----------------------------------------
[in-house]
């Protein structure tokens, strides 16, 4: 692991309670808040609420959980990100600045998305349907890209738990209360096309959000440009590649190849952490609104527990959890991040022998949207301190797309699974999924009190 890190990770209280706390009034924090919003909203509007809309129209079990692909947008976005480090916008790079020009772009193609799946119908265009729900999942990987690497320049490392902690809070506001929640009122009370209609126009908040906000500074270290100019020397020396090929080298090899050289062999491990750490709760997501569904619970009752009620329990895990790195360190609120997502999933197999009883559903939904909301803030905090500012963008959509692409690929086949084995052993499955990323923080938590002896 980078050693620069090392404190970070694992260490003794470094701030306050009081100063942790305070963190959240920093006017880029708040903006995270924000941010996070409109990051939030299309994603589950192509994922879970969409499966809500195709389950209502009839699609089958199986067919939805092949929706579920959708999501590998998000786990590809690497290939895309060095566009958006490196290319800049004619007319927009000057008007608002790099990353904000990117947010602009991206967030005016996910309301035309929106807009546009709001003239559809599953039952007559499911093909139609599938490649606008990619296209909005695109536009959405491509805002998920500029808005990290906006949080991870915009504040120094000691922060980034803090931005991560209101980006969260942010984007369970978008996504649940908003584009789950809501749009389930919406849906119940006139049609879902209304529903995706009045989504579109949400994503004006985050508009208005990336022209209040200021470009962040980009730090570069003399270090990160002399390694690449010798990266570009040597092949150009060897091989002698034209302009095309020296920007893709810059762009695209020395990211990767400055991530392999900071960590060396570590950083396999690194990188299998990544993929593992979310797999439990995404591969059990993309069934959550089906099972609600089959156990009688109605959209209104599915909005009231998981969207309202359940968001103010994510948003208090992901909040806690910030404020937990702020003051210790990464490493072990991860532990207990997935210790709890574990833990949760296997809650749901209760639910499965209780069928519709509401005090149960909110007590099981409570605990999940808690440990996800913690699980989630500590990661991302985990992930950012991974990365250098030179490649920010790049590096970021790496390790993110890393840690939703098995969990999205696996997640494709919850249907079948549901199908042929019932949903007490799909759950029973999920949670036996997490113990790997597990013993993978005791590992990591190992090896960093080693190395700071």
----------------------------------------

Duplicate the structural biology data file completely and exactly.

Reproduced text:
[in-house]
């Protein structure tokens, strides 16, 4: 692991309670808040609420959980990100600045998305349907890209738990209360096309959000440009590649190849952490609104527990959890991040022998949207301190797309699974999924009190 890190990770209280706390009034924090919003909203509007809309129209079990692909947008976005480090916008790079020009772009193609799946119908265009729900999942990987690497320049490392902690809070506001929640009122009370209609126009908040906000500074270290100019020397020396090929080298090899050289062999491990750490709760997501569904619970009752009620329990895990790195360190609120997502999933197999009883559903939904909301803030905090500012963008959509692409690929086949084995052993499955990323923080938590002896 980078050693620069090392404190970070694992260490003794470094701030306050009081100063942790305070963190959240920093006017880029708040903006995270924000941010996070409109990051939030299309994603589950192509994922879970969409499966809500195709389950209502009839699609089958199986067919939805092949929706579920959708999501590998998000786990590809690497290939895309060095566009958006490196290319800049004619007319927009000057008007608002790099990353904000990117947010602009991206967030005016996910309301035309929106807009546009709001003239559809599953039952007559499911093909139609599938490649606008990619296209909005695109536009959405491509805002998920500029808005990290906006949080991870915009504040120094000691922060980034803090931005991560209101980006969260942010984007369970978008996504649940908003584009789950809501749009389930919406849906119940006139049609879902209304529903995706009045989504579109949400994503004006985050508009208005990336022209209040200021470009962040980009730090570069003399270090990160002399390694690449010798990266570009040597092949150009060897091989002698034209302009095309020296920007893709810059762009695209020395990211990767400055991530392999900071960590060396570590950083396999690194990188299998990544993929593992979310797999439990995404591969059990993309069934959550089906099972609600089959156990009688109605959209209104599915909005009231998981969207309202359940968001103010994510948003208090992901909040806690910030404020937990702020003051210790990464490493072990991860532990207990997935210790709890574990833990949760296997809650749901209760639910499965209780069928519709509401005090149960909110007590099981409570605990999940808690440990996800913690699980989630500590990661991302985990992930950012991974990365250098030179490649920010790049590096970021790496390790993110890393840690939703098995969990999205696996997640494709919850249907079948549901199908042929019932949903007490799909759950029973999920949670036996997490113990790997597990013993993978005791590992990591190992090896960093080693190395700071």